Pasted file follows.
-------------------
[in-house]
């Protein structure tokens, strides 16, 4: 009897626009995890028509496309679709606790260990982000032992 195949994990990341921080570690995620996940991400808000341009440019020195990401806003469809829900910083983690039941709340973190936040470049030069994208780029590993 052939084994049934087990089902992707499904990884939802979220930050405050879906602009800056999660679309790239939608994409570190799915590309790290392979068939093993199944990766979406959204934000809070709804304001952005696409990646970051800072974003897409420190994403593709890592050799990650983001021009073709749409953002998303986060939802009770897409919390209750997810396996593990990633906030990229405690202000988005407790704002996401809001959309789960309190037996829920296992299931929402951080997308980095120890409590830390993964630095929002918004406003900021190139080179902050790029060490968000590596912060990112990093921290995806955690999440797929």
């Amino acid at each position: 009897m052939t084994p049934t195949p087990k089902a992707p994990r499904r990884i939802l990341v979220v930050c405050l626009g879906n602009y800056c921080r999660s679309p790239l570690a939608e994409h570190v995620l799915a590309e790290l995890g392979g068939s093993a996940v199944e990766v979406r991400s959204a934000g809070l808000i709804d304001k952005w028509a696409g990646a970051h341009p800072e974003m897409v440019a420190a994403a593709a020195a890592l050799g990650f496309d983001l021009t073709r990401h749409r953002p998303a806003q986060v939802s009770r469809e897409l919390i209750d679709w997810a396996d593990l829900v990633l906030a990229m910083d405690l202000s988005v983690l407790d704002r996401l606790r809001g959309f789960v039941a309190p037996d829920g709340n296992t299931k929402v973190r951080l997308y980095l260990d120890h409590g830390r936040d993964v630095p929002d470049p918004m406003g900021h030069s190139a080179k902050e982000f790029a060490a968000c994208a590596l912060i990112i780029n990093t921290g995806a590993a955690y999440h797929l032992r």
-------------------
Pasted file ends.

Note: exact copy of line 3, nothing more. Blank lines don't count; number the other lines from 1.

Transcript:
């Amino acid at each position: 009897m052939t084994p049934t195949p087990k089902a992707p994990r499904r990884i939802l990341v979220v930050c405050l626009g879906n602009y800056c921080r999660s679309p790239l570690a939608e994409h570190v995620l799915a590309e790290l995890g392979g068939s093993a996940v199944e990766v979406r991400s959204a934000g809070l808000i709804d304001k952005w028509a696409g990646a970051h341009p800072e974003m897409v440019a420190a994403a593709a020195a890592l050799g990650f496309d983001l021009t073709r990401h749409r953002p998303a806003q986060v939802s009770r469809e897409l919390i209750d679709w997810a396996d593990l829900v990633l906030a990229m910083d405690l202000s988005v983690l407790d704002r996401l606790r809001g959309f789960v039941a309190p037996d829920g709340n296992t299931k929402v973190r951080l997308y980095l260990d120890h409590g830390r936040d993964v630095p929002d470049p918004m406003g900021h030069s190139a080179k902050e982000f790029a060490a968000c994208a590596l912060i990112i780029n990093t921290g995806a590993a955690y999440h797929l032992r």